08.27.12 8:45 AM ET
Meet the Real Founding Fathers: The Shocking Truth About Washington, Madison, and Martin
As America goes convention crazy, Kevin Bleyer, author of Me the People and writer for The Daily Show, offers an uncensored glimpse into the men who got us into this political mess in the first place. Watch three exclusive animated shorts, inspired by Bleyer’s book and narrated by the author himself.
The end is near. The conventions are upon us. Soon we shall all know why this guy is better than that guy for this reason and that reason and how only one of them is the man we need in times like these to restore all that is right with America. You know the drill.
You know the drill, but the Framers of the Constitution didn't. At the Constitutional Convention in the summer of 1787—not in Tampa or Charlotte, but far less air-conditioned Philadelphia—they overcame their heatstroke and deliberately omitted any mention of political parties, hoping against hope that we wouldn't succumb to what they called “faction.” Or at least, we wouldn't celebrate it with two weeks of bunting.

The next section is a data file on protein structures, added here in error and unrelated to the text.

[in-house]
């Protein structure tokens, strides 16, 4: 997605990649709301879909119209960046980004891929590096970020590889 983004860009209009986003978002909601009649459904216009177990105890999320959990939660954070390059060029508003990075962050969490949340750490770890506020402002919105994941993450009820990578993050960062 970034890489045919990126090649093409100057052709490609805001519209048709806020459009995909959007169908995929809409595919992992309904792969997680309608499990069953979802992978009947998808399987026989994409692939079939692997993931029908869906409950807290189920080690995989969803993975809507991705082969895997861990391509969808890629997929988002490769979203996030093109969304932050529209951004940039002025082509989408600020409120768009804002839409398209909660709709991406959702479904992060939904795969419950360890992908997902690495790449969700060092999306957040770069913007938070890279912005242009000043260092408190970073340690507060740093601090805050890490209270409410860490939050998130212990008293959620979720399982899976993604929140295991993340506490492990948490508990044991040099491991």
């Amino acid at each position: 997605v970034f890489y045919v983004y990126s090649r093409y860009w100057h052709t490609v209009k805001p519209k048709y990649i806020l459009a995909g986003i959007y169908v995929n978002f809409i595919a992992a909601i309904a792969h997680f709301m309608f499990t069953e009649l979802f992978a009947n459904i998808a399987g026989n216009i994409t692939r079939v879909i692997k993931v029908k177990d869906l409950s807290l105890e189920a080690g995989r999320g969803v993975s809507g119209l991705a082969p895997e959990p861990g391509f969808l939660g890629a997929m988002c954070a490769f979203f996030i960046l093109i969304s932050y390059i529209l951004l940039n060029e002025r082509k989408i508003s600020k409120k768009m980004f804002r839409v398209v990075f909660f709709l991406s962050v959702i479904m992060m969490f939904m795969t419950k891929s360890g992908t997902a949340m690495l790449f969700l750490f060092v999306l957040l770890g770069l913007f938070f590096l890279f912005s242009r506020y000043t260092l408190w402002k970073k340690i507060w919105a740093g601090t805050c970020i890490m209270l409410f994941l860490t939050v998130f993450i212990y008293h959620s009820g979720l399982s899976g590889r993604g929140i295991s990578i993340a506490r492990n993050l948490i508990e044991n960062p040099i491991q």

But really, what do they know? Who were they, after all? Oh sure, we've been told—as I reveal in Me the People, my selfless page-one rewrite of the Constitution—that they were simple delegates, summoned to Philadelphia to rescue an entire country. For that reason, we now call them “an assembly of demigods.”
But must we? Should we? Unfortunately, no one vetted them. No one told their real stories. No one looked under the powdered wigs. Until now.
Brace yourselves, fellow patriots. This gets ugly.
George Washington, Zombie
George Washington, the Father of our Country, may have been indispensable. But only one delegate was indecipherable. Fellow patriots, I give you: the Father of the Constitution.
James Madison, Mumbler
Friends don't let friends drink and draft Constitutions. And yet, considering how much alcohol the Framers drank that summer in Philadelphia, it's a wonder the Constitution didn't overwrite the Declaration to demand "life, liberty, and the pursuit of hoppiness." One delegate certainly would have hiccuped his approval.
Luther Martin, Drunk